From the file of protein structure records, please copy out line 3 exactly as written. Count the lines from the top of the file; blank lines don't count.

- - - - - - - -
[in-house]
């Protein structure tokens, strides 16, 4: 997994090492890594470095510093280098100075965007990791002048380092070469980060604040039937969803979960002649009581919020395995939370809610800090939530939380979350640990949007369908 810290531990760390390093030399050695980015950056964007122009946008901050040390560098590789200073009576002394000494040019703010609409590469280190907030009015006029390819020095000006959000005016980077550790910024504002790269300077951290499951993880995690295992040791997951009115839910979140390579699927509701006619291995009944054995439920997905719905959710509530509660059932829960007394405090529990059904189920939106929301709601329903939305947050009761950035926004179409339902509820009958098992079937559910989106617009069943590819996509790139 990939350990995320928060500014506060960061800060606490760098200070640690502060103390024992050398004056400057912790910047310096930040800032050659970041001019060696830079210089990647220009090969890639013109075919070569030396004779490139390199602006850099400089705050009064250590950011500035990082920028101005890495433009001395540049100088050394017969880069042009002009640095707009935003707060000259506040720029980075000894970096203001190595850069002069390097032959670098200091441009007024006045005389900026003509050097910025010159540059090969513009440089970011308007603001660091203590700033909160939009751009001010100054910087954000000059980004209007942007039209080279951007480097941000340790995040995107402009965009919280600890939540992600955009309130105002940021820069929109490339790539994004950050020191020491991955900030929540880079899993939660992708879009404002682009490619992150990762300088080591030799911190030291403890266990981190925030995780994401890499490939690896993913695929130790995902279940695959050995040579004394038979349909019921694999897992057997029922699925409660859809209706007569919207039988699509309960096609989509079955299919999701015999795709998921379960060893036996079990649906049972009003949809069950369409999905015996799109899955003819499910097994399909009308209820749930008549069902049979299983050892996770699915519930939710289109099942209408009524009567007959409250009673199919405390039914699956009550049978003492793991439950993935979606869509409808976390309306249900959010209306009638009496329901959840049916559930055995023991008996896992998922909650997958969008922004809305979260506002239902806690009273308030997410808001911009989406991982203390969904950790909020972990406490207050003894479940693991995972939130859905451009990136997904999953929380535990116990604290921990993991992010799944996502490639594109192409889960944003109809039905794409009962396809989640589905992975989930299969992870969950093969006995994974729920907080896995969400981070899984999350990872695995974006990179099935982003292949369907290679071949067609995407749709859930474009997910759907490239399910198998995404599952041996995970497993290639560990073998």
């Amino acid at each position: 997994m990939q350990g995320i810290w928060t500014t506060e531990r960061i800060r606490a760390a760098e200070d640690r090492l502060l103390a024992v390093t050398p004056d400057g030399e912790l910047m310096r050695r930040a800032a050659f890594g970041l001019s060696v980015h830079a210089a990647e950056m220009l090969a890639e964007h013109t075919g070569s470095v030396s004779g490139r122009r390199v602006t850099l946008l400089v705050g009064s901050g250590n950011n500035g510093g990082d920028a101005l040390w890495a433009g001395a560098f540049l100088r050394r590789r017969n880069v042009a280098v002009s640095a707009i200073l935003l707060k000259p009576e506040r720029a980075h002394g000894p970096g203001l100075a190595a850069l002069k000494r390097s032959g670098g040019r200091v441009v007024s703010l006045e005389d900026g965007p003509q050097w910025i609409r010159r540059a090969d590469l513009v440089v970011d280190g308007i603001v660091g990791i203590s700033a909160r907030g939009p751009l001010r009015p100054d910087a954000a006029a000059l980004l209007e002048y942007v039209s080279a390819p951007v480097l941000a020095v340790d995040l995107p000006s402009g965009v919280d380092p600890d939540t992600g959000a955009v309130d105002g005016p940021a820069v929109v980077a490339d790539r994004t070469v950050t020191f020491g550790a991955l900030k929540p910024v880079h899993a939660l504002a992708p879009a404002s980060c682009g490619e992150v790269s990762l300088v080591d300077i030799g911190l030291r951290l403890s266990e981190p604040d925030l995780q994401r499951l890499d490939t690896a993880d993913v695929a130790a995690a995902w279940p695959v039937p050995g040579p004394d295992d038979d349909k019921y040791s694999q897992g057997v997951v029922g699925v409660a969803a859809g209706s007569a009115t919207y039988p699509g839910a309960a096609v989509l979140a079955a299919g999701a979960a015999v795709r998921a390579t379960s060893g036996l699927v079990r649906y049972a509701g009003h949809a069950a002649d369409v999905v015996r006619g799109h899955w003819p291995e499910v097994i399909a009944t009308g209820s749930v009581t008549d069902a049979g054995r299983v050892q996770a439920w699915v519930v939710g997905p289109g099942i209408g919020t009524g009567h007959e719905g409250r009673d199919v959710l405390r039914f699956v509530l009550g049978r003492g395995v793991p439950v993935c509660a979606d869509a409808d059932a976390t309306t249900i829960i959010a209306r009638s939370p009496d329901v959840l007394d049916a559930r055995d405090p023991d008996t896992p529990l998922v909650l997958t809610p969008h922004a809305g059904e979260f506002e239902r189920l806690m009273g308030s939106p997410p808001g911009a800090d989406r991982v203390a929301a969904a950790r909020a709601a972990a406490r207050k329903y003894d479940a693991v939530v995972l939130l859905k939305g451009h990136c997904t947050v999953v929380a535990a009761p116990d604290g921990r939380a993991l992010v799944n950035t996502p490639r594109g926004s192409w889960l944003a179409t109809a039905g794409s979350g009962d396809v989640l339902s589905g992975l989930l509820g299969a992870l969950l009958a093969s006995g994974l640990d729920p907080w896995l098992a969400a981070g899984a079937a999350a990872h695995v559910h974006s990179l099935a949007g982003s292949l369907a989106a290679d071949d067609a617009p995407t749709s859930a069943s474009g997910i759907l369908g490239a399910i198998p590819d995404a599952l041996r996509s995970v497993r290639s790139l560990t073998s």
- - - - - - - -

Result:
């Amino acid at each position: 997994m990939q350990g995320i810290w928060t500014t506060e531990r960061i800060r606490a760390a760098e200070d640690r090492l502060l103390a024992v390093t050398p004056d400057g030399e912790l910047m310096r050695r930040a800032a050659f890594g970041l001019s060696v980015h830079a210089a990647e950056m220009l090969a890639e964007h013109t075919g070569s470095v030396s004779g490139r122009r390199v602006t850099l946008l400089v705050g009064s901050g250590n950011n500035g510093g990082d920028a101005l040390w890495a433009g001395a560098f540049l100088r050394r590789r017969n880069v042009a280098v002009s640095a707009i200073l935003l707060k000259p009576e506040r720029a980075h002394g000894p970096g203001l100075a190595a850069l002069k000494r390097s032959g670098g040019r200091v441009v007024s703010l006045e005389d900026g965007p003509q050097w910025i609409r010159r540059a090969d590469l513009v440089v970011d280190g308007i603001v660091g990791i203590s700033a909160r907030g939009p751009l001010r009015p100054d910087a954000a006029a000059l980004l209007e002048y942007v039209s080279a390819p951007v480097l941000a020095v340790d995040l995107p000006s402009g965009v919280d380092p600890d939540t992600g959000a955009v309130d105002g005016p940021a820069v929109v980077a490339d790539r994004t070469v950050t020191f020491g550790a991955l900030k929540p910024v880079h899993a939660l504002a992708p879009a404002s980060c682009g490619e992150v790269s990762l300088v080591d300077i030799g911190l030291r951290l403890s266990e981190p604040d925030l995780q994401r499951l890499d490939t690896a993880d993913v695929a130790a995690a995902w279940p695959v039937p050995g040579p004394d295992d038979d349909k019921y040791s694999q897992g057997v997951v029922g699925v409660a969803a859809g209706s007569a009115t919207y039988p699509g839910a309960a096609v989509l979140a079955a299919g999701a979960a015999v795709r998921a390579t379960s060893g036996l699927v079990r649906y049972a509701g009003h949809a069950a002649d369409v999905v015996r006619g799109h899955w003819p291995e499910v097994i399909a009944t009308g209820s749930v009581t008549d069902a049979g054995r299983v050892q996770a439920w699915v519930v939710g997905p289109g099942i209408g919020t009524g009567h007959e719905g409250r009673d199919v959710l405390r039914f699956v509530l009550g049978r003492g395995v793991p439950v993935c509660a979606d869509a409808d059932a976390t309306t249900i829960i959010a209306r009638s939370p009496d329901v959840l007394d049916a559930r055995d405090p023991d008996t896992p529990l998922v909650l997958t809610p969008h922004a809305g059904e979260f506002e239902r189920l806690m009273g308030s939106p997410p808001g911009a800090d989406r991982v203390a929301a969904a950790r909020a709601a972990a406490r207050k329903y003894d479940a693991v939530v995972l939130l859905k939305g451009h990136c997904t947050v999953v929380a535990a009761p116990d604290g921990r939380a993991l992010v799944n950035t996502p490639r594109g926004s192409w889960l944003a179409t109809a039905g794409s979350g009962d396809v989640l339902s589905g992975l989930l509820g299969a992870l969950l009958a093969s006995g994974l640990d729920p907080w896995l098992a969400a981070g899984a079937a999350a990872h695995v559910h974006s990179l099935a949007g982003s292949l369907a989106a290679d071949d067609a617009p995407t749709s859930a069943s474009g997910i759907l369908g490239a399910i198998p590819d995404a599952l041996r996509s995970v497993r290639s790139l560990t073998s």